WASHINGTON ― Allies of President Donald Trump are reportedly plotting to smear the credibility of journalists, perpetuating his pattern of undermining the free press and dismissing critical reporting as "fake news."
The strategy was detailed in a Washington Post report Tuesday night about chaos within the White House, as administration officials struggle to mount an effective response to revelations of the president's eldest son, Donald Trump Jr., meeting with a Russian government-linked lawyer who promised damaging information about Hillary Clinton during last year's election.
A handful of Republican operatives close to the White House are scrambling to Trump Jr.'s defense and have begun what could be an extensive campaign to try to discredit some of the journalists who have been reporting on the matter.
Their plan, as one member of the team described it, is to research the reporters' previous work, in some cases going back years, and to exploit any mistakes or perceived biases. They intend to demand corrections, trumpet errors on social media and feed them to conservative outlets, such as Fox News.
The details of Trump Jr.'s June 2016 meeting, first revealed in New York Times' stories within the past week, represent the clearest indication yet that the Trump campaign may have colluded with Russia in the country's efforts to influence the U.S. election.
The New York Times did not immediately respond to a request for comment.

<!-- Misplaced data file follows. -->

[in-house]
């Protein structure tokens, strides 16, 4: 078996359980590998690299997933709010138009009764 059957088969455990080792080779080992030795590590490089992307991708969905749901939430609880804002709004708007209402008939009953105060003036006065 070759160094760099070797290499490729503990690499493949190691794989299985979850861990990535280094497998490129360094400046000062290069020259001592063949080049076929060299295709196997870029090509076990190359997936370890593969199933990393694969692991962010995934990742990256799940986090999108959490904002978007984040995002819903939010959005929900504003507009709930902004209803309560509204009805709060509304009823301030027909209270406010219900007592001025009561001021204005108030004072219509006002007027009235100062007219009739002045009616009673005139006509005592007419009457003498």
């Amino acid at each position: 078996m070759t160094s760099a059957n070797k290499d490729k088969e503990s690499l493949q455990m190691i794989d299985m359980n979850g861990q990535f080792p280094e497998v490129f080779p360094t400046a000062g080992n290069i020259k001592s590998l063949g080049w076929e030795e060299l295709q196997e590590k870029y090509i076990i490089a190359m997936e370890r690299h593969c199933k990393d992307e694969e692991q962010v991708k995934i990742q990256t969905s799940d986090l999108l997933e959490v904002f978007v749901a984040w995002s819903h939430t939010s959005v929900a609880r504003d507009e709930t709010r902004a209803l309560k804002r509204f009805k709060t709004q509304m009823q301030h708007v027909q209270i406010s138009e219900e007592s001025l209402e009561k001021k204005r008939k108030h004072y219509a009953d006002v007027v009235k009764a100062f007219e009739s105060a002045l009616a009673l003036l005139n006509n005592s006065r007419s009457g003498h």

Trump and White House officials have regularly sought to undermine the free press, in part by labeling reporting critical of the administration as "fake news." Such attacks have been particularly fierce against journalists following the growing controversy involving his campaign and its contacts with Russian officials. Trump's war on the media is popular with his base of supporters.
The Associated Press also reported on Wednesday that Trump and White House officials feel emboldened by attacking the press, and that for the president, "most of his ire [has been] directed at the media" in recent days.
The White House did not respond to a request for comment.
Early Wednesday morning, in tweets defending his son, Trump accused "the Fake Media" of fabricating sources.
If reporters made up sources, they would be fired. Trump and his aides have continually railed against leaks of information and the use of unnamed sources in media coverage of the administration, even as they themselves often provide information anonymously.
Trump Jr. on Tuesday released copies of the emails on Tuesday revealing the details of how his meeting with Kremlin-linked lawyer Natalia Veselnitskaya came about. He did so after being informed by the Times' that it had obtained the emails and planned to publish them, according to the newspaper.
Also attending the meeting in New York were the elder Trump's son-in-law, Jared Kushner, who is now a presidential adviser, and to Paul Manafort, Trump's then-campaign manager.